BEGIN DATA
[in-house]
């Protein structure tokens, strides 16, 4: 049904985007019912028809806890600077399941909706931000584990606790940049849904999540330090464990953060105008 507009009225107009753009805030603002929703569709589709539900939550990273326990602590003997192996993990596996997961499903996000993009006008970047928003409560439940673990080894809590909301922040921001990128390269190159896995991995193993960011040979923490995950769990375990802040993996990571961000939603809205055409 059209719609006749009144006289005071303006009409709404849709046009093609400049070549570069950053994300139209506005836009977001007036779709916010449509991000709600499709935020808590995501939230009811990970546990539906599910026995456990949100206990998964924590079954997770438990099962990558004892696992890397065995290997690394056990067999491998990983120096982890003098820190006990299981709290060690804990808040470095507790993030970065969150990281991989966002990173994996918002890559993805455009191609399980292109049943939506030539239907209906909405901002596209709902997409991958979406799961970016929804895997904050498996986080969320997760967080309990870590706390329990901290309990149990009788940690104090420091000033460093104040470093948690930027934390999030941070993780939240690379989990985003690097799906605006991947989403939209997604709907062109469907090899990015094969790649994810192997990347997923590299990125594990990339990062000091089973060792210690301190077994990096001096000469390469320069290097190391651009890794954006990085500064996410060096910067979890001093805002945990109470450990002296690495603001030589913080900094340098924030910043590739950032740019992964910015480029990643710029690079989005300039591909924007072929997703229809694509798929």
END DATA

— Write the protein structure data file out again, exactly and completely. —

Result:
[in-house]
């Protein structure tokens, strides 16, 4: 049904985007019912028809806890600077399941909706931000584990606790940049849904999540330090464990953060105008 507009009225107009753009805030603002929703569709589709539900939550990273326990602590003997192996993990596996997961499903996000993009006008970047928003409560439940673990080894809590909301922040921001990128390269190159896995991995193993960011040979923490995950769990375990802040993996990571961000939603809205055409 059209719609006749009144006289005071303006009409709404849709046009093609400049070549570069950053994300139209506005836009977001007036779709916010449509991000709600499709935020808590995501939230009811990970546990539906599910026995456990949100206990998964924590079954997770438990099962990558004892696992890397065995290997690394056990067999491998990983120096982890003098820190006990299981709290060690804990808040470095507790993030970065969150990281991989966002990173994996918002890559993805455009191609399980292109049943939506030539239907209906909405901002596209709902997409991958979406799961970016929804895997904050498996986080969320997760967080309990870590706390329990901290309990149990009788940690104090420091000033460093104040470093948690930027934390999030941070993780939240690379989990985003690097799906605006991947989403939209997604709907062109469907090899990015094969790649994810192997990347997923590299990125594990990339990062000091089973060792210690301190077994990096001096000469390469320069290097190391651009890794954006990085500064996410060096910067979890001093805002945990109470450990002296690495603001030589913080900094340098924030910043590739950032740019992964910015480029990643710029690079989005300039591909924007072929997703229809694509798929």